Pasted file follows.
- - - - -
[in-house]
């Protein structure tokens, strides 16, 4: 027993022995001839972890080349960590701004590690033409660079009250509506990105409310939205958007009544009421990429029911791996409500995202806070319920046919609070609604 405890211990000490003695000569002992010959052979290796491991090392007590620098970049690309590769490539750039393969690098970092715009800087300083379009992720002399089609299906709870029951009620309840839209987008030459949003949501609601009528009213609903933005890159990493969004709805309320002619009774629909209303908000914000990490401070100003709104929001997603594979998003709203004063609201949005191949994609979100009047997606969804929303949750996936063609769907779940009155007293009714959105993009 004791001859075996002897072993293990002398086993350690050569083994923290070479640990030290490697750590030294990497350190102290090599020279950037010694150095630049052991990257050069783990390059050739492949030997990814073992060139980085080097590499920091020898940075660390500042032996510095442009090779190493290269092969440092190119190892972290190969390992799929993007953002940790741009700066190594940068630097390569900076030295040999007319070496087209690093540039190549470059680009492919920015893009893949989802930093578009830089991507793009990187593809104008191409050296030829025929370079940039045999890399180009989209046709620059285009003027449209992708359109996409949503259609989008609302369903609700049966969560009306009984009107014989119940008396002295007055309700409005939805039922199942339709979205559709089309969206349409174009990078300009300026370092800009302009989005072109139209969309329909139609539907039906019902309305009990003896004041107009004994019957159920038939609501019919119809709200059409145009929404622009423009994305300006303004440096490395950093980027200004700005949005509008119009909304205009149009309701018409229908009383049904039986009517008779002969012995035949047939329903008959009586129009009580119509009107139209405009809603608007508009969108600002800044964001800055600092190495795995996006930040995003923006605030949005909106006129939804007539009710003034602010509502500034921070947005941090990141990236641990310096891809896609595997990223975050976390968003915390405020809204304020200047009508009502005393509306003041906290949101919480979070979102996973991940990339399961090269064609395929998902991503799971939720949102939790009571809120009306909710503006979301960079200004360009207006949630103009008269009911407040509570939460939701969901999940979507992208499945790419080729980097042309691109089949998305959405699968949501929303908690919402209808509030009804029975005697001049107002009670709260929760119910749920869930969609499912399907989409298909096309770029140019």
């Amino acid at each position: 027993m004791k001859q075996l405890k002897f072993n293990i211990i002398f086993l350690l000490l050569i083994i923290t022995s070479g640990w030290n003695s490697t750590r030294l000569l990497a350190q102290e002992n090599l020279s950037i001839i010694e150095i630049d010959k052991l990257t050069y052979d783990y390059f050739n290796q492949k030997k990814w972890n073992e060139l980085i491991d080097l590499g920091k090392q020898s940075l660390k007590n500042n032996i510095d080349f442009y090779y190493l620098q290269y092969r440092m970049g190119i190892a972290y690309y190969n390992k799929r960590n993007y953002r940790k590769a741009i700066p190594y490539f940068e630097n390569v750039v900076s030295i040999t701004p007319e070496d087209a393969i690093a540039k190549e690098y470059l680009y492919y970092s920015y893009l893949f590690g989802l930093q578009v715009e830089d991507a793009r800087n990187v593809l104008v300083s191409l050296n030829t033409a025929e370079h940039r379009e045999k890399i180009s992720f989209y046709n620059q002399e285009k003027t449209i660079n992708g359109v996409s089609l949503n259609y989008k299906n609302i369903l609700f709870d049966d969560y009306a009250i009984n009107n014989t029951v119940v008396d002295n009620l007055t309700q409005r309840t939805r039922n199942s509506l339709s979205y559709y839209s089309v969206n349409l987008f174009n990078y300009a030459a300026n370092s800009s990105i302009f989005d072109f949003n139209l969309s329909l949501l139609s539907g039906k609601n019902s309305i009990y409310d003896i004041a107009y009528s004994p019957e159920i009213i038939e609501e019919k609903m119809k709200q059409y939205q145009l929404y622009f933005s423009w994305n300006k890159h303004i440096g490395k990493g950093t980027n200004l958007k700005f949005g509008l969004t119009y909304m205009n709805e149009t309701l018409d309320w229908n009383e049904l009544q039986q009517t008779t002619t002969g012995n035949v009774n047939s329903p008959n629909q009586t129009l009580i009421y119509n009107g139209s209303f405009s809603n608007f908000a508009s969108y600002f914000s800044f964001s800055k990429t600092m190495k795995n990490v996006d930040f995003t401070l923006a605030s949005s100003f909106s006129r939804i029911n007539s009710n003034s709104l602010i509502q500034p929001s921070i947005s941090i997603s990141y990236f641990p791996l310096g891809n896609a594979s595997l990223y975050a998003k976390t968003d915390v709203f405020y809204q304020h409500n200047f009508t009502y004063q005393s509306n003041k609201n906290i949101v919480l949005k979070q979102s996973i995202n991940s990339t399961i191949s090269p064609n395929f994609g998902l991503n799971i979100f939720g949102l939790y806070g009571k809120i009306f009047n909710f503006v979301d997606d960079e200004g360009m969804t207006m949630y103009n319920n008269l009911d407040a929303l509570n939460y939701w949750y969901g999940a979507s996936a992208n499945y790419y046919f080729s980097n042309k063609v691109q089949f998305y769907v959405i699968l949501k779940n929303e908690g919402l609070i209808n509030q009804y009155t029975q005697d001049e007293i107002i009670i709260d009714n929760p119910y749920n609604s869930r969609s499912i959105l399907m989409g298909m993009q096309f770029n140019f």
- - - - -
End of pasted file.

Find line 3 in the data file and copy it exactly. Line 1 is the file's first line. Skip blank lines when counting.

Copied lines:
């Amino acid at each position: 027993m004791k001859q075996l405890k002897f072993n293990i211990i002398f086993l350690l000490l050569i083994i923290t022995s070479g640990w030290n003695s490697t750590r030294l000569l990497a350190q102290e002992n090599l020279s950037i001839i010694e150095i630049d010959k052991l990257t050069y052979d783990y390059f050739n290796q492949k030997k990814w972890n073992e060139l980085i491991d080097l590499g920091k090392q020898s940075l660390k007590n500042n032996i510095d080349f442009y090779y190493l620098q290269y092969r440092m970049g190119i190892a972290y690309y190969n390992k799929r960590n993007y953002r940790k590769a741009i700066p190594y490539f940068e630097n390569v750039v900076s030295i040999t701004p007319e070496d087209a393969i690093a540039k190549e690098y470059l680009y492919y970092s920015y893009l893949f590690g989802l930093q578009v715009e830089d991507a793009r800087n990187v593809l104008v300083s191409l050296n030829t033409a025929e370079h940039r379009e045999k890399i180009s992720f989209y046709n620059q002399e285009k003027t449209i660079n992708g359109v996409s089609l949503n259609y989008k299906n609302i369903l609700f709870d049966d969560y009306a009250i009984n009107n014989t029951v119940v008396d002295n009620l007055t309700q409005r309840t939805r039922n199942s509506l339709s979205y559709y839209s089309v969206n349409l987008f174009n990078y300009a030459a300026n370092s800009s990105i302009f989005d072109f949003n139209l969309s329909l949501l139609s539907g039906k609601n019902s309305i009990y409310d003896i004041a107009y009528s004994p019957e159920i009213i038939e609501e019919k609903m119809k709200q059409y939205q145009l929404y622009f933005s423009w994305n300006k890159h303004i440096g490395k990493g950093t980027n200004l958007k700005f949005g509008l969004t119009y909304m205009n709805e149009t309701l018409d309320w229908n009383e049904l009544q039986q009517t008779t002619t002969g012995n035949v009774n047939s329903p008959n629909q009586t129009l009580i009421y119509n009107g139209s209303f405009s809603n608007f908000a508009s969108y600002f914000s800044f964001s800055k990429t600092m190495k795995n990490v996006d930040f995003t401070l923006a605030s949005s100003f909106s006129r939804i029911n007539s009710n003034s709104l602010i509502q500034p929001s921070i947005s941090i997603s990141y990236f641990p791996l310096g891809n896609a594979s595997l990223y975050a998003k976390t968003d915390v709203f405020y809204q304020h409500n200047f009508t009502y004063q005393s509306n003041k609201n906290i949101v919480l949005k979070q979102s996973i995202n991940s990339t399961i191949s090269p064609n395929f994609g998902l991503n799971i979100f939720g949102l939790y806070g009571k809120i009306f009047n909710f503006v979301d997606d960079e200004g360009m969804t207006m949630y103009n319920n008269l009911d407040a929303l509570n939460y939701w949750y969901g999940a979507s996936a992208n499945y790419y046919f080729s980097n042309k063609v691109q089949f998305y769907v959405i699968l949501k779940n929303e908690g919402l609070i209808n509030q009804y009155t029975q005697d001049e007293i107002i009670i709260d009714n929760p119910y749920n609604s869930r969609s499912i959105l399907m989409g298909m993009q096309f770029n140019f």